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Tacoma’s renter rights’ measure is in effect, but the city won’t enforce it

Dec 12, 2023, 6:30 AM | Updated: 7:15 am

measure 1 tacoma rent...

A "For rent" sign is displayed outside of a vacant retail space. (Photo: Patrick T. Fallon/Getty Images)

(Photo: Patrick T. Fallon/Getty Images)

A new law aimed at protecting renters’ rights took effect in Tacoma Friday, but the city won’t be enforcing it. Instead, affected parties will need to rely on the court system.

The ordinance is called the 2023 Landlord Fairness Code Initiative (LCFI), also known as Measure 1 or Tacoma’s Tenant Bill of Rights. City of Tacoma voters narrowly approved the measure during the November 2023 election. It passed by just 370 votes, with 50.4% of voters in favor of passing the bill while 49.6% voted against it. Over 43,000 people registered their votes on the issue.

More on Measure 1: Tacoma’s ‘Tenant Bill of Rights’ wins by fewer than 400 votes

“These are the most progressive tenants rights in the entire state. And we have them right here, right now in Tacoma,” Ann Dorn, a spokesperson with Tacoma for All told KIRO Newsradio.” I am so thrilled for all of the people who will be protected.”

What’s in the landlord initiative

As KIRO 7 notes, the new ordinance includes eight new requirements and rules for landlords and tenants in Tacoma. Two separate notices will now be required before increasing rent, with the first notice having to be issued between 210 and 180 days before the rent increase, and the second notice between 120 and 90 days. Also, late fees cannot exceed $10 per month and move-in costs can’t exceed one month’s rent.

Landlords will also have severe limitations on when they can pursue an eviction from their property. They may not carry out an eviction during the school year if kids or educators are in the household. Landlords also can’t carry out an eviction during cold weather – between November 1 and April 1 — and cannot evict a tenant based on their status as a member of the military, first responder, senior, family member, health care provider or educator.

“The landlords have a right to make money obviously, but not to the point where it’s costing somebody their livelihood or their life,” Dawn Smith, a resident and tenant in Tacoma, told KIRO 7.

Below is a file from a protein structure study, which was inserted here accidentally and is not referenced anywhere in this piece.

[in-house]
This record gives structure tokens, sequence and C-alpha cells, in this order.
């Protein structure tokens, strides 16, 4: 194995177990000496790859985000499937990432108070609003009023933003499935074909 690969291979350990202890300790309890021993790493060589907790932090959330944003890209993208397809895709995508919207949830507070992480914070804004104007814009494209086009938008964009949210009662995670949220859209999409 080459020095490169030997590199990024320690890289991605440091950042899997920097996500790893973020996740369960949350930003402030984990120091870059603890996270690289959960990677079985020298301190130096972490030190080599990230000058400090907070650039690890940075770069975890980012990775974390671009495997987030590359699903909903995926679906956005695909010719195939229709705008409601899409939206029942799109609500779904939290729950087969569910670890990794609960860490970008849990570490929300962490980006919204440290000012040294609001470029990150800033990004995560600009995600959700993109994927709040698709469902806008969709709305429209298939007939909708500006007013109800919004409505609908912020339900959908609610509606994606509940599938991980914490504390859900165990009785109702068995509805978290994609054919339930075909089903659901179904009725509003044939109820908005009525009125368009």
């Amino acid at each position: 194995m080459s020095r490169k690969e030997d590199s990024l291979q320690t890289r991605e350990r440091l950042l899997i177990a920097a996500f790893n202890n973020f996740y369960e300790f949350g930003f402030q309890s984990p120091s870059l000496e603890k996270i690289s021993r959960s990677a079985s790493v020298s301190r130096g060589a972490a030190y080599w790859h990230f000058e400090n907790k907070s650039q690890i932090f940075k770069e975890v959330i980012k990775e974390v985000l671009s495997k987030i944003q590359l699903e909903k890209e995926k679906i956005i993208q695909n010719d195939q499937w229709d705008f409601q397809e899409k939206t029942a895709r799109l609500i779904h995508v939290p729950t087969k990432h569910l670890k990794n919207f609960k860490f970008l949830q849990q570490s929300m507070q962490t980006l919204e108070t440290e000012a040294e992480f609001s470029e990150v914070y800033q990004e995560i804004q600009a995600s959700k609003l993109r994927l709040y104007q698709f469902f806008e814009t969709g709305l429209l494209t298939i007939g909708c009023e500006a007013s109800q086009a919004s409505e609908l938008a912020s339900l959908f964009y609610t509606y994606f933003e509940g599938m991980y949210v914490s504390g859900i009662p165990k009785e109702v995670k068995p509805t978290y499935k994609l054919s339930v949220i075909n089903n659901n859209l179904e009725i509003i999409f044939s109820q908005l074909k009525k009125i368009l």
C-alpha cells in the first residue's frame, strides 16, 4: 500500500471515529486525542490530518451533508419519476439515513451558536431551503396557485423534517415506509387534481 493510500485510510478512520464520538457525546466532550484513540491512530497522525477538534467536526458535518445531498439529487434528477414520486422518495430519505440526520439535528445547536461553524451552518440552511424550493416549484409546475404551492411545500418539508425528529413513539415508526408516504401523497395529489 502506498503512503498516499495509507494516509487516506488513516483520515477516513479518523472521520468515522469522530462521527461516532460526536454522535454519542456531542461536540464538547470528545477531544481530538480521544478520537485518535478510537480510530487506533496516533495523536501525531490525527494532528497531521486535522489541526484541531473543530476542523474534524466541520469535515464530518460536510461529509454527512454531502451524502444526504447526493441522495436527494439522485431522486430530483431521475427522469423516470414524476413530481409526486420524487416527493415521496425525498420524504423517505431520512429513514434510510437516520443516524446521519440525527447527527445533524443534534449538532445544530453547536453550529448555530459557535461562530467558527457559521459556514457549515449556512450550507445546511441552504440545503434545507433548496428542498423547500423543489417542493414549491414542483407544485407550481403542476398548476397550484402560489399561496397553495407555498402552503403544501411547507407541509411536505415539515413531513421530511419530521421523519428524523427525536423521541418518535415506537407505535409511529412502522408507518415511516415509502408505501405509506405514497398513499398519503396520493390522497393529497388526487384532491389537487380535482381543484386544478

If a tenant can no longer afford their rent after rent was raised 5% or more and the tenant can no longer afford to occupy the unit, the landlord would have to pay relocation assistance in the following amounts: a 5% to 7% increase would equal two times the monthly rent; a 7.5% to 10% increase would equal 2.5 times; and any increases more than 10% would equal three times the monthly rent.

The city won’t enforce it, but that may be a benefit

The City of Tacoma won’t be enforcing the new rules, but Dorn of Tacoma for All says that is typical with tenant law.

“That’s not new. That’s been part of civil courts for a very long time,” Dorn, who is also the co-chair of Tacoma-Pierce County chapter of the Democratic Socialists of America, said to KIRO Newsradio. “The tenant, under some circumstances, does have to bring a case against their landlord.”

Dorn also said that taking their cases to court often is faster than dealing with cities with scarce resources.

“Often, the relief you can find by going to court is much quicker than relying on the city to enforce,” Dorn told KIRO Newsradio. “The fact that tenants can go go court and can seek relief, it puts them in the drivers seat.”

The vast majority of cases brought on by issues related to the LFCI will likely be brought to Superior Court and most of them likely would settle or be dismissed, Beverly Allen, an attorney who has been practicing law for 13 years in Washington and provides conflict counsel for the Housing Justice Project, told the Tacoma News Tribune this week. Allen said because the LFCI lays out the law clearly, she expects many landlord-tenant issues to be resolved without going to court.

Dorn, who also is a paralegal, told the Tacoma outlet, eviction cases must brought to Superior Court, and those cases could take between two and six months to be resolved.

Renters can take advantage of court fee waivers and, in an effort to avoid involving lawyers, small claims court to cut costs.

A tenant and landlord speak out

“(There’s) real concern and fear that we’re going to have a repeat of the moratorium where residents didn’t pay rent,” Jim Henderson, a landlord in Tacoma, said to KIRO 7 in protest against the measure.

Landlords could face penalties of $500 or more and up to five times the monthly rent of the dwelling unit at issue, per violation under this new measure. Tenants can also sue their landlord for violations. But city officials said the terms in the new law don’t allow them to enforce it and any tenant disputes will have to be decided in court.

More from Tacoma: Tacoma becomes first Wash. city to ban declawing cats

“I’m concerned,” Henderson told KIRO 7. “I’m concerned that of what it’s going to do with to our already fragile housing market. We already know we have a supply issue, and I think this initiative doesn’t do anything to increase housing availability or housing stability.”

“The rents are just so high,” Smith, the tenant in Tacoma, countered. while speaking to KIRO 7. “Even though minimum wage is mostly $15 an hour, you cannot afford an apartment that costs you $1,200 a month on $15 an hour. I mean you can’t. You can’t live like that.”

Contributing: Steve Coogan; Kelly Bleyer and Lisa Brooks, KIRO Newsradio; KIRO 7

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